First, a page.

All this still begs the question: How big is the enterprise pot of gold? According to Gartner, $297 billion will be spent on enterprise software this year, but SaaS will amount to only $14 billion. And open source? Red Hat, the most successful open source software company ever, just crossed the $1 billion mark last year -- 19 years after it was founded.
There's some indication that reality is setting in. Last week, Ben Horowitz warned that the capital market has changed -- and startups must be prepared for tougher fundraising. The bubble, such as it was, may already have floated off.
Don't get me wrong. I believe historic change is afoot -- that's one reason InfoWorld just launched the New Tech Forum, which covers the explosion in new enterprise technology in detail. The enterprise really is marching to the cloud, albeit slowly. Developers are most definitely rising in importance, and authority over enterprise IT spending will continue to slip away from the CIO to various other power centers, such as the CMO's office. Plus, momentous trends like big data, the Internet of things, and SDN really represent enormous new potential. Why else, for example, would VMware have bought the network virtualization startup Nicira for $1.2 billion?
But enterprise technology adoption always proceeds slower than you think it will, in part because the switching costs of, say, abandoning on old ERP system in favor of a shiny, new cloud application are astronomical. Change happens fastest where individuals have control -- when people use their own smartphones for work, when the sales department decides to use a SaaS app for recruiting, or when a developer signs up to use a PaaS to build and deploy a new Web app. It simply takes a very long time for decisions around the edges to eat their way into the heart of enterprise IT spending, especially when insurgents' success relies on customers paying very little to start.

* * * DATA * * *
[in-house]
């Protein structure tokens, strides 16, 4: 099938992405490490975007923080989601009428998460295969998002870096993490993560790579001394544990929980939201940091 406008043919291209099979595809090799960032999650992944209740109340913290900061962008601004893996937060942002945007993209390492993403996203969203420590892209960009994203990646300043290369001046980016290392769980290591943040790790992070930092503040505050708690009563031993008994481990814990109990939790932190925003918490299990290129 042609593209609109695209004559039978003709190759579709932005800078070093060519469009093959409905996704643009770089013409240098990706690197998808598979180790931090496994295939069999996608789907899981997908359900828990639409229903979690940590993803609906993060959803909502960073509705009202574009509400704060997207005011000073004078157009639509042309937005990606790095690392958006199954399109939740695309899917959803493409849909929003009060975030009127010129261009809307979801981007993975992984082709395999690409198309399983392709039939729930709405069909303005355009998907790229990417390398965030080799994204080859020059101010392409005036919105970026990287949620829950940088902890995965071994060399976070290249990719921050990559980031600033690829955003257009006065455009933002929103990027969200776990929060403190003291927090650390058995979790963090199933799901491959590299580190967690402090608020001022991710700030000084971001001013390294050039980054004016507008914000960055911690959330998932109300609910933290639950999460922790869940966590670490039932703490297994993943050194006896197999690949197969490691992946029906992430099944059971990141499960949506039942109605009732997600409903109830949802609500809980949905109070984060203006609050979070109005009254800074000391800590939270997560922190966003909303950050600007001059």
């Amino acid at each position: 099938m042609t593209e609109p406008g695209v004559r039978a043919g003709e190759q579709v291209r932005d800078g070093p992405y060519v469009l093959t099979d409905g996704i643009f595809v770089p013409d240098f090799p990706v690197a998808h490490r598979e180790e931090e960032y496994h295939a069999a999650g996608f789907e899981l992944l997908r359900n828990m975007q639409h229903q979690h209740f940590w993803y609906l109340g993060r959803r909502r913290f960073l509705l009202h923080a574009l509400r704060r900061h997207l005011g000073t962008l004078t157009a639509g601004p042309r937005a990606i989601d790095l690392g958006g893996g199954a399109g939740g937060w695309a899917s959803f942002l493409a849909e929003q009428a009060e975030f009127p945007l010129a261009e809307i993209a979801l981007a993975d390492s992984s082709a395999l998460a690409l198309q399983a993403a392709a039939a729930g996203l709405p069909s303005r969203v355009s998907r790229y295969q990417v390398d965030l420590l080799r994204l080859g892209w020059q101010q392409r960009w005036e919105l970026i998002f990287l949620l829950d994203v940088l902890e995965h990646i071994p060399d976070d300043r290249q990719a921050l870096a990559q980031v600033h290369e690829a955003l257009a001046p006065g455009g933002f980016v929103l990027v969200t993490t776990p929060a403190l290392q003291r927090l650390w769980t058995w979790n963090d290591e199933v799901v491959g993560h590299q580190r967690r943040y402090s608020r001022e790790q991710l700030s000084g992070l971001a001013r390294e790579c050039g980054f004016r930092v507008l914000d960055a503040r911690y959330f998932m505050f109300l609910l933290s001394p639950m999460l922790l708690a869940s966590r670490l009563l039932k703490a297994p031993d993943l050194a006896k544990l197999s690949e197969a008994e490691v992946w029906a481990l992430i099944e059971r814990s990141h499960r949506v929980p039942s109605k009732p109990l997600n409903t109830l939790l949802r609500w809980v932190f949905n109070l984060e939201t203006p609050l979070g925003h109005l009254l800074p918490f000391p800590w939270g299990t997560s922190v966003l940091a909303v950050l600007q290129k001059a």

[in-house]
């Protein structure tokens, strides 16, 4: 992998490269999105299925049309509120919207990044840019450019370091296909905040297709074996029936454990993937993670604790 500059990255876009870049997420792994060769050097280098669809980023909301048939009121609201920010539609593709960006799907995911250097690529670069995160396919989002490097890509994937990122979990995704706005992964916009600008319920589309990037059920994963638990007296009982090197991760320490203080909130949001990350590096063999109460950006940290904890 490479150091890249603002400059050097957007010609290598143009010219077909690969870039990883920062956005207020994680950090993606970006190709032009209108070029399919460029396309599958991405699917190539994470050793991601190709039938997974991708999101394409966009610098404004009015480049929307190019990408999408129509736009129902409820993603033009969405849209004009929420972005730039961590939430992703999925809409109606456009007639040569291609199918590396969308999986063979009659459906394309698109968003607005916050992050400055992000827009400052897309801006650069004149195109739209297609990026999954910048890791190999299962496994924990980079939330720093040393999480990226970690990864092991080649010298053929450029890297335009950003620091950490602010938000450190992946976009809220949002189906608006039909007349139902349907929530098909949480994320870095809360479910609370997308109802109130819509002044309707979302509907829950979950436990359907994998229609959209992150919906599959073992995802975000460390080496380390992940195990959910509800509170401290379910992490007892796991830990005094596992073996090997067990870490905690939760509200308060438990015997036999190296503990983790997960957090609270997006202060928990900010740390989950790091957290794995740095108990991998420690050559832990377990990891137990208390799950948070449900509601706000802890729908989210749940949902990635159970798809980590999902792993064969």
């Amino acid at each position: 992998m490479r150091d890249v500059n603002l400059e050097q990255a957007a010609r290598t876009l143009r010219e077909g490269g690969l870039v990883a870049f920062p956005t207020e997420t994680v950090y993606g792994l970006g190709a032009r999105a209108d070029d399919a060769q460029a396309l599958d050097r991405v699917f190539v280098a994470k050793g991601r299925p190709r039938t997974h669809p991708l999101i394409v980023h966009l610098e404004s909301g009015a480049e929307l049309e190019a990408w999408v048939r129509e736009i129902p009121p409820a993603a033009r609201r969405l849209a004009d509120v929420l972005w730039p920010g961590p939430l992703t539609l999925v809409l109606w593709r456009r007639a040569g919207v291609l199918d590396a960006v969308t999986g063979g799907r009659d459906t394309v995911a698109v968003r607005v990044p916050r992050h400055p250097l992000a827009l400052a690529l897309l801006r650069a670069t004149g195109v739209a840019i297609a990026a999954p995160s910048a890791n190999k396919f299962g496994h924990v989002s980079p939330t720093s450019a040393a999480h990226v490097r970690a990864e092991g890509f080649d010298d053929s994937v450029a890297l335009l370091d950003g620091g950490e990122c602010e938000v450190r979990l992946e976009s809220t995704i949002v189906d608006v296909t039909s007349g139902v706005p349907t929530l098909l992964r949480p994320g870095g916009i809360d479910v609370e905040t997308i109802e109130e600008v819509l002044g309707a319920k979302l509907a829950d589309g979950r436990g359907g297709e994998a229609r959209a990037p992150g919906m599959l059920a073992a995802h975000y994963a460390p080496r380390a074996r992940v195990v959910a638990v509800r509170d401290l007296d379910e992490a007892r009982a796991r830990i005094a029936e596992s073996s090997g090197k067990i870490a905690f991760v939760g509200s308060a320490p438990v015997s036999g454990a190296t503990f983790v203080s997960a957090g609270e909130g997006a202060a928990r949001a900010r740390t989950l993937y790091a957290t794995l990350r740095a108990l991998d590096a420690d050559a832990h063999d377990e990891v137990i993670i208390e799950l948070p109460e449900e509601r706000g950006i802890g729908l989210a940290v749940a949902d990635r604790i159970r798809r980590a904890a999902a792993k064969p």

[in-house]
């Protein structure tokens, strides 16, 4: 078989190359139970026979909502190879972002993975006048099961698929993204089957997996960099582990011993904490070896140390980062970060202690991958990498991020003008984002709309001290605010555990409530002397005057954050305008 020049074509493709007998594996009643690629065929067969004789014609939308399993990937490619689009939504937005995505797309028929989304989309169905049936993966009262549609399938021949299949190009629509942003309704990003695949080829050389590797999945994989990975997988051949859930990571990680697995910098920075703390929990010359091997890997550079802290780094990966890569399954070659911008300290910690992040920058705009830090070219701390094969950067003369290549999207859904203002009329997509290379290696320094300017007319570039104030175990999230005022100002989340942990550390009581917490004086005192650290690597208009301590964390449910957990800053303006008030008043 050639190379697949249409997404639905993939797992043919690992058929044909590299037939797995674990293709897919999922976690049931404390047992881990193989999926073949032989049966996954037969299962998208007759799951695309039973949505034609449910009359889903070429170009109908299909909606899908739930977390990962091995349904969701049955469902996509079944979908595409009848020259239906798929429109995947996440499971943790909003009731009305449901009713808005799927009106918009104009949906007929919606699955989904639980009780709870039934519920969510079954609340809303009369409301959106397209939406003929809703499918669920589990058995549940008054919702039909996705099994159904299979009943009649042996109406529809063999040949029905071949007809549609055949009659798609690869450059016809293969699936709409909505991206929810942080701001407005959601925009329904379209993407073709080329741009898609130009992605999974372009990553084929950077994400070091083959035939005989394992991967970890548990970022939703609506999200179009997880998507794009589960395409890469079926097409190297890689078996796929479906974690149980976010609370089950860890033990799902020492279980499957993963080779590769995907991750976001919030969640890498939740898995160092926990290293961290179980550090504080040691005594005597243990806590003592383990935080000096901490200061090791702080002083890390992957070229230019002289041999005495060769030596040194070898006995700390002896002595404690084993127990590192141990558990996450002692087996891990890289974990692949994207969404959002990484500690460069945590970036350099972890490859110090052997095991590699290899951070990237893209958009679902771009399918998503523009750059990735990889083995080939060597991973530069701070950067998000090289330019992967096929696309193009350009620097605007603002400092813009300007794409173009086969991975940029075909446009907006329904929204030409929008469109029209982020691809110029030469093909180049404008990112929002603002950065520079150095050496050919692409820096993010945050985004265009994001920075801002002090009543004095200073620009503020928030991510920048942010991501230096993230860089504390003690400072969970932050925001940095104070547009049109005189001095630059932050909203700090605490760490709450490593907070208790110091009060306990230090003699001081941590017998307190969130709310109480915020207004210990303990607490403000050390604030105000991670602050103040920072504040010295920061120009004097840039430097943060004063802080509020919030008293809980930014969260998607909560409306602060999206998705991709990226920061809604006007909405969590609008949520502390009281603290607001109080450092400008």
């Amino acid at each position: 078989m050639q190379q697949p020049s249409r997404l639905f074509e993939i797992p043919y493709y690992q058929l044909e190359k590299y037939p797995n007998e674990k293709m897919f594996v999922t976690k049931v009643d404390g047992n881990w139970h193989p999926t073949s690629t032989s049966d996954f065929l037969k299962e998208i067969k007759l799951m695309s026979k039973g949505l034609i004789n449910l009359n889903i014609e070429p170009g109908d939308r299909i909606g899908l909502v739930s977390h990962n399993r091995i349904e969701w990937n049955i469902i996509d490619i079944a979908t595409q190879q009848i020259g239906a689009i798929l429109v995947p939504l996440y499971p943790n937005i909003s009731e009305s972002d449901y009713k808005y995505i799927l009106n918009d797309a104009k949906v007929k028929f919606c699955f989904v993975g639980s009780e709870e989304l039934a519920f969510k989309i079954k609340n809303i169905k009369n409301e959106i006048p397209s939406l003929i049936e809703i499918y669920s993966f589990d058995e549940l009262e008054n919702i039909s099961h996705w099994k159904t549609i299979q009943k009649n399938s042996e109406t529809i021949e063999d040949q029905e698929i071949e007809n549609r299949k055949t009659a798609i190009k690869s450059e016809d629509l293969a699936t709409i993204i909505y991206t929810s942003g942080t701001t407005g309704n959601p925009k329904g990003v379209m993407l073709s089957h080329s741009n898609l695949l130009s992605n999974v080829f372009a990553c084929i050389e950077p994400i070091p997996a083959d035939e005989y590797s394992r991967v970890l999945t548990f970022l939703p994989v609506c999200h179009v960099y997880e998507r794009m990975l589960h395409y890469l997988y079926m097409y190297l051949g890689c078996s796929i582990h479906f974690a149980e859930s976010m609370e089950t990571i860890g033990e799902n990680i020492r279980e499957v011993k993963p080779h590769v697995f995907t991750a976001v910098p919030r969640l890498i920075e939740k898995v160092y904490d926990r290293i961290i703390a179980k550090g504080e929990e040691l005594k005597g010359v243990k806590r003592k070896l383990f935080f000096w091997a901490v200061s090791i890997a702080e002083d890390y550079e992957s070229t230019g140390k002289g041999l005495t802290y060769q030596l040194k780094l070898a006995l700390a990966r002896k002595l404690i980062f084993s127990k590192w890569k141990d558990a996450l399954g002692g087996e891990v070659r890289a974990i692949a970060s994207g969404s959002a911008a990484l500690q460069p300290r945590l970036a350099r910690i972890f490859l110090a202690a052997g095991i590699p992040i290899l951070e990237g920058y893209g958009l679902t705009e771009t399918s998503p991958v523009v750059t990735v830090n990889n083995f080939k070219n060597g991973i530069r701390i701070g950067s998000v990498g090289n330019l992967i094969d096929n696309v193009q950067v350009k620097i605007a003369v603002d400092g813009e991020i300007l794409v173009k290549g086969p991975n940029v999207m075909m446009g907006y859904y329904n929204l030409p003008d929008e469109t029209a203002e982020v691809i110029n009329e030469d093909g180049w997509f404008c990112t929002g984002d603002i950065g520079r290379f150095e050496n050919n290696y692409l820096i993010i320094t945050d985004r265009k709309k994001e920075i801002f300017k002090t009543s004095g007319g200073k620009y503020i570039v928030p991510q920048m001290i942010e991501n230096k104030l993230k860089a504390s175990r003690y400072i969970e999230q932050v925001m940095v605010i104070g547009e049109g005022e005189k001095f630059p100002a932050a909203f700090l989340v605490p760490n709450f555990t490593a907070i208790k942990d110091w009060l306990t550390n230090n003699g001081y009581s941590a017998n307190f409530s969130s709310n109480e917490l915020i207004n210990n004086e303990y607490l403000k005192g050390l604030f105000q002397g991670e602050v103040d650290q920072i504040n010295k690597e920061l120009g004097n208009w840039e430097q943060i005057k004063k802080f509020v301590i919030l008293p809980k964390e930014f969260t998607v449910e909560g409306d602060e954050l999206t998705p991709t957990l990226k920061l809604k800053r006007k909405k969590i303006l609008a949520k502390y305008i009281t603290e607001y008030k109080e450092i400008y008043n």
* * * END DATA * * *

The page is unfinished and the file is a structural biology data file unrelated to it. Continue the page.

Whether we're in a bubble or not really depends on expectations. When I asked how realistic it was to presume enterprises would spend big for any of the cloud services offered by the panel participants, John Collison, the cofounder and president of Stripe, which offers a payment solution for developers, joked that "if we're all constantly moving upscale, we'll all be defense contractors."
That's a nice, realistic perspective for an enterprise startup to have. Yes, we're at the start of a huge shift to the cloud and consumerization and software-defined everything. But those harboring overinflated expectations will hear a popping sound soon enough -- unless, of course, they've developed a lovely piece of enterprise intellectual property a big incumbent vendor wants to buy.
This article, "Are we in an enterprise startup bubble?," originally appeared at InfoWorld.com. Read more of Eric Knorr's Modernizing IT blog. And for the latest business technology news, follow InfoWorld on Twitter.